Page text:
Leo Asemota: The Avatāra Suite
TAFETA, United Kingdom
07.10.2015 - 03.11.2015
Artist: Leo Asemota
Leo Asemota: THE AVATARA SUITE
The exhibition consists of a set of six hard ground etchings on overpainted photographs, that according to the artist, completes Count Off for Eo ipso, a live art work staged in the Tate Modern Tanks in 2012. The performance was conceived as a prologue to Eo ipso, the last component in The Ens Project, an artwork Asemota has assiduously been working on since 2005. Combining, as its conceptual basis, the Project’s evolution with Tate’s conversion of architect Sir Giles Gilbert Scott’s Bankside Power Station, the performance enacted hiː, the completed alternating lifecycles in the transfiguration of The Handmaiden, a creative being central to Eo ipso; hiː is a concept in the Edo people of Benin’s cosmology of birth and reincarnation.
These new etchings, which are also the artist’s first, are based on his photographic work Avatāra from Count Off for Eo ipso. In Sanskrit, avatāra describes the purposive ‘descent’ of a soul in bodily form on earth; in the English language “avatar” is the materialization or embodiment of a person or idea. Asemota’s characterisation of the famed architect, who he uses as an avatar for The Handmaiden are depicted within these prints, as traces of key moments in the performance when the creative being engages with the materiality of a previous lifecycle: palm oil, orhue (kaolin), iron, brass, coal and coral, rendered in the colours of the overpaint in each print in the set. These materials remain key to the evolution of The Ens Project, retaining multi-layers of significances and memories in time, condensing matter, actions and imagery present in the Project.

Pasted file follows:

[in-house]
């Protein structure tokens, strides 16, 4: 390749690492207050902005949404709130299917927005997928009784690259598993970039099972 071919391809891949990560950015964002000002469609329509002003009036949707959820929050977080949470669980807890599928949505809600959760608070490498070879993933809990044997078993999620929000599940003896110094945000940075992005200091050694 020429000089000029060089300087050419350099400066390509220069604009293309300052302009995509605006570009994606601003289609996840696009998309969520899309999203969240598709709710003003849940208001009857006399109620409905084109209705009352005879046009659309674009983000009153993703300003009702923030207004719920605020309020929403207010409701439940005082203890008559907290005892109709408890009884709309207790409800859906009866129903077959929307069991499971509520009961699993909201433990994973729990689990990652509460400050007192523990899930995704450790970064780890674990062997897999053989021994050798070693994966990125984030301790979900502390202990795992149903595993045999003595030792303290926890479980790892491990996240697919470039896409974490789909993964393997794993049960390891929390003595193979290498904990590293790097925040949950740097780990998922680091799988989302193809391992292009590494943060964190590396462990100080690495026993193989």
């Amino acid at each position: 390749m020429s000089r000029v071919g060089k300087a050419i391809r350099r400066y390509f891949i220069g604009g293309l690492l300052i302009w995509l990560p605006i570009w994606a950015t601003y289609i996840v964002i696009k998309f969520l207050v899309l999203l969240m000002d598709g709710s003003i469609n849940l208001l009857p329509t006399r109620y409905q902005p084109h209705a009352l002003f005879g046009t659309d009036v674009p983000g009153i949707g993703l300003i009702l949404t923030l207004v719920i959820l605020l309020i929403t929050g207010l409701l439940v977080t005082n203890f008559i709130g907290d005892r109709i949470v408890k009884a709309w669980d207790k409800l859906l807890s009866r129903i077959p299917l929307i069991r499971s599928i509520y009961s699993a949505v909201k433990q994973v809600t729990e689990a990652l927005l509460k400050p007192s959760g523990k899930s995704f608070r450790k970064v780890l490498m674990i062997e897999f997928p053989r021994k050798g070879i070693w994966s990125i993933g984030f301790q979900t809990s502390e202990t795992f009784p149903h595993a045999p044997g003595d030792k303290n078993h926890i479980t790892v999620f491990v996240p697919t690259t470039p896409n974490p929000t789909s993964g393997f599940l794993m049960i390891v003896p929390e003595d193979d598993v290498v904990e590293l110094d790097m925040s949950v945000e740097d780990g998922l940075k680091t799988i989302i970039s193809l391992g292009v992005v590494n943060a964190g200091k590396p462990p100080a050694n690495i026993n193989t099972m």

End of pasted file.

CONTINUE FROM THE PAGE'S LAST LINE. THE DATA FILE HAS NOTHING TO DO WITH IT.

Leo Asemota | The Avatāra Suite is organized by Inês Valle in close collaboration with the artist as part of a series of public presentations on The Ens Project in the lead up to Eo ipso. The Project is originally founded on three sources: Nigeria’s Edo people of Benin’s rich culture of art and ceremony and their time-honoured Igue rite to the Head; Victorian Britain’s history of invention, exploration and conquest in which the sacking and looting of the former Kingdom of Benin is of interest; and the essay The Work of Art in the Age of Mechanical Reproduction, by the German cultural theorist Walter Benjamin (1892 – 1940). The Ens Project to date comprises three phases: First Principles (2005 – 2008), The Handmaiden (2009 – 2012) and Eo ipso, which began in 2012 and is ongoing.
Leo Asemota (born in Benin City, Nigeria) lives and works in London. The artist has exhibited widely in solo shows, group shows and performances some of which were held at the Museu d’Art Contemporani de Barcelona (2014), the British Museum, London (2013), the Contemporary Rooms at EoTLA (2013), Tate Modern (2012), Justina Barnicke Gallery, Toronto (2012), New Art Exchange, Nottngham (2011), Centrum Beeldeende Kunst Zuidoost, Amsterdam (2010), Metal, Liverpool (2010), Stedelijk Museum Bureau Amsterdam (2009), Autocenter Berlin (2009), Book Art Bookshop, London (2009) St. Paul’s Cathedral, London (2008), Bodhi Art, New York (2008) and National Portrait Gallery, London (2008).
Benjamin, Benin and Britain: A Diamond Jubilee Discussion, a symposium on The Ens Project was held at the British Museum in 2012.